We are delivering on our Made-in-Ontario Environment Plan commitment to protect and preserve Ontario’s natural places.

Conservation authorities play an important role in natural hazard management, protecting residents and property from the impacts of flooding and other natural hazards.

In 2019-2020, we consulted on the core role of conservation authorities in:

  • preparing and protecting against the impacts of natural hazards
  • maintaining and managing conservation lands
  • protecting sources of drinking water

About the consultation

We heard ideas and feedback from:

  • conservation authorities (members, staff)
  • municipalities (municipal elected officials, employees)
  • Indigenous communities and organizations
  • landowner associations
  • development stakeholders (property developers, associations representing developers)
  • agriculture stakeholders (farmers, agriculture associations)
  • environmental or conservation organizations or associations (board members, staff)
  • the general public

The information that we gathered helped us in our review of relevant legislation and regulations that govern conservation authorities.

What we heard

As part of the government’s review of conservation authorities, we held various pre-consultations and engagement sessions in 2019 and 2020, as well as an on-line survey, to discuss the programs and services they deliver.

Feedback was received by representatives from across Ontario that had expressed interest in legislative and regulatory changes related to conservation authorities, including:

  • municipalities
  • conservation authorities
  • development, agricultural, landowner, environmental and conservation organizations
  • Indigenous communities
  • the general public

The input received reflected a range of ideas and perspectives. One-third of the comments came from southwestern Ontario, one-third from central Ontario, and the remainder from the rest of the province.

At each stage of our consultations we asked participants to tell us what is working well and what could be improved.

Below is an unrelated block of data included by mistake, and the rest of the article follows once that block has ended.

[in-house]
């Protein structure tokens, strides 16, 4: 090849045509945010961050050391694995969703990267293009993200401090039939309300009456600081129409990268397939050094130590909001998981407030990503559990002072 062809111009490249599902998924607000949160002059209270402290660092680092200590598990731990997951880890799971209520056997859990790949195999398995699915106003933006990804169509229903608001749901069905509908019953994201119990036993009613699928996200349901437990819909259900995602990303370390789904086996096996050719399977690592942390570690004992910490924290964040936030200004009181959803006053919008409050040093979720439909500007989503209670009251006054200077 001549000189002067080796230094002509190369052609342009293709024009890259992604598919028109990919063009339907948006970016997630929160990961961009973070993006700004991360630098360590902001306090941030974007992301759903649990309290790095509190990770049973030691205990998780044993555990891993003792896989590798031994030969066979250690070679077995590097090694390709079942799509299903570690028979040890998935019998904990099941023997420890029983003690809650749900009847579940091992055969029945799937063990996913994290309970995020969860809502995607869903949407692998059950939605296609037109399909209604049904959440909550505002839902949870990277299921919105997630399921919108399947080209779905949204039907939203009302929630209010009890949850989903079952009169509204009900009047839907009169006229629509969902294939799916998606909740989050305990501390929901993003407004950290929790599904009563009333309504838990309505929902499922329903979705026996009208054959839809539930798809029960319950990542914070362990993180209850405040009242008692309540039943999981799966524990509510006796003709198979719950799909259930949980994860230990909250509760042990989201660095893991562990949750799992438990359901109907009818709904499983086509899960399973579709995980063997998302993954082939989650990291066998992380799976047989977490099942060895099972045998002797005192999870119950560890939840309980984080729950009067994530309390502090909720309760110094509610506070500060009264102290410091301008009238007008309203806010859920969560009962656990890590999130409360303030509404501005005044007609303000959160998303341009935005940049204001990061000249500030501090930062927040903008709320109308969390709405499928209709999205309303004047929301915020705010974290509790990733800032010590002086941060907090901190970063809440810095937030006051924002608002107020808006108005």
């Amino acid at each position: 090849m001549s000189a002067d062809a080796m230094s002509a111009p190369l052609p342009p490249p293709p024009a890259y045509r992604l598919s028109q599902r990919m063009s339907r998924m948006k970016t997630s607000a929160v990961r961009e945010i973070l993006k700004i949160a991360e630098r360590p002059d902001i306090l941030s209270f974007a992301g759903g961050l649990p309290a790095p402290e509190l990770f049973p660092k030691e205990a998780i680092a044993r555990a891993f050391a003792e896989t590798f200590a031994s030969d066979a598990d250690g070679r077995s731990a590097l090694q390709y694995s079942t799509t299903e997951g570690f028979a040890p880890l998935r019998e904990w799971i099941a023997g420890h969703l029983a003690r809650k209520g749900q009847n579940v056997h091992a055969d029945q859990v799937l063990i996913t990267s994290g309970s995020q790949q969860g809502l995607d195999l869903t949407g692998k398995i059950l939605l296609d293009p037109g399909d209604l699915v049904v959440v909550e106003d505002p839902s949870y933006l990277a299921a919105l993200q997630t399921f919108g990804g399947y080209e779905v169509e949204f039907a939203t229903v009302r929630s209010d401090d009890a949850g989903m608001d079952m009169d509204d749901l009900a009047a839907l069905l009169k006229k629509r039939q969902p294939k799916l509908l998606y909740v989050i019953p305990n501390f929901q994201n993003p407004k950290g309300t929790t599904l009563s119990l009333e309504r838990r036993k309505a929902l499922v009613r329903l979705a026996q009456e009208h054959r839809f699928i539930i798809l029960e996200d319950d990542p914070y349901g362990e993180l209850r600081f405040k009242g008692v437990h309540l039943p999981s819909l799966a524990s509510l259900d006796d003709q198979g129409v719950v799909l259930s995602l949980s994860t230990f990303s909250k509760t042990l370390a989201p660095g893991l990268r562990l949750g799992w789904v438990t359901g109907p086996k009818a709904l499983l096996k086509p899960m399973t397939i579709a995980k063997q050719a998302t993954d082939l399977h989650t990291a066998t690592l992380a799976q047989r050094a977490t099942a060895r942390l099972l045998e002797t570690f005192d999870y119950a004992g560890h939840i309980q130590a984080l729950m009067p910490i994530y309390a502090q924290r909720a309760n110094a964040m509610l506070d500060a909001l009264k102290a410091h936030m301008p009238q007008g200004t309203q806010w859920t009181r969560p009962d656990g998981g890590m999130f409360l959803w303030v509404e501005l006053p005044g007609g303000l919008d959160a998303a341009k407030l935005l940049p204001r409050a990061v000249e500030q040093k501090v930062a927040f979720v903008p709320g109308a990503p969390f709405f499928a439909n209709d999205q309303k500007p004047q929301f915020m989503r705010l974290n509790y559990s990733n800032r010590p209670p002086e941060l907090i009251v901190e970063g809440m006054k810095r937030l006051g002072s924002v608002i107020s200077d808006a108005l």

The survey and in-person consultation sessions asked for feedback specifically on:

  • mandatory and non-mandatory programs and services
  • the existing conservation authority model
  • permitting roles and responsibilities
  • oversight of conservation authorities
  • authority member board composition
  • partnerships and collaborations

The extensive feedback we received in each of these areas was used to inform the changes we made to the Conservation Authorities Act as well as regulations to implement the changes.

Consultation on the first phase regulatory proposals took place from May 31 to June 27, 2021.

The first phase of regulations further define the core mandate of conservation authorities and the programs and services they provide and improve the governance, oversight and accountability of conservation authorities while respecting taxpayer dollars. In total, 444 comments were received. The ministry also held a range of information and engagement sessions. We received feedback. from the public, Indigenous communities and organizations, CAs, municipalities, environmental non-government organizations, community groups, industry and the agriculture sector.

We thank everyone that took the time to submit their thoughts and ideas.

Learn more about the Conservation Authorities Act and recent changes.

Next steps

We are now consulting on a second phase of proposals under the Conservation Authorities Act to implement changes to conservation authority operations, affecting both conservation authorities and municipalities, including:

  • details on municipal levy provisions related to mandatory and non-mandatory programs and services
  • details on the proposed budget process
  • classes of programs and services that the Minister would approve for the charging of user fees by conservation authorities
  • Requirements to increase transparency of conservation authority operations